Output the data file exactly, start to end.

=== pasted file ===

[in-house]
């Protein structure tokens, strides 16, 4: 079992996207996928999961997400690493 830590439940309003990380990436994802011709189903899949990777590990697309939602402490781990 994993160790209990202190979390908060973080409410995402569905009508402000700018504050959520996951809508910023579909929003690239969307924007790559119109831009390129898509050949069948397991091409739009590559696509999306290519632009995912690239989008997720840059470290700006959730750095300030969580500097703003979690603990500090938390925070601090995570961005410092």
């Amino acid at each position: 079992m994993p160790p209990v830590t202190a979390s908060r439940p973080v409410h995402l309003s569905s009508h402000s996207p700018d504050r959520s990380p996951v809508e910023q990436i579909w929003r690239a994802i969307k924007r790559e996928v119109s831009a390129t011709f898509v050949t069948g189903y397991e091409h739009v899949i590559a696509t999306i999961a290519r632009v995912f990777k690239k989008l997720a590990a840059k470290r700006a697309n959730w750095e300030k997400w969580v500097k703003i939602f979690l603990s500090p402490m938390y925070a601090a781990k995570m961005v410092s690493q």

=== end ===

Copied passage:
[in-house]
């Protein structure tokens, strides 16, 4: 079992996207996928999961997400690493 830590439940309003990380990436994802011709189903899949990777590990697309939602402490781990 994993160790209990202190979390908060973080409410995402569905009508402000700018504050959520996951809508910023579909929003690239969307924007790559119109831009390129898509050949069948397991091409739009590559696509999306290519632009995912690239989008997720840059470290700006959730750095300030969580500097703003979690603990500090938390925070601090995570961005410092």
């Amino acid at each position: 079992m994993p160790p209990v830590t202190a979390s908060r439940p973080v409410h995402l309003s569905s009508h402000s996207p700018d504050r959520s990380p996951v809508e910023q990436i579909w929003r690239a994802i969307k924007r790559e996928v119109s831009a390129t011709f898509v050949t069948g189903y397991e091409h739009v899949i590559a696509t999306i999961a290519r632009v995912f990777k690239k989008l997720a590990a840059k470290r700006a697309n959730w750095e300030k997400w969580v500097k703003i939602f979690l603990s500090p402490m938390y925070a601090a781990k995570m961005v410092s690493q």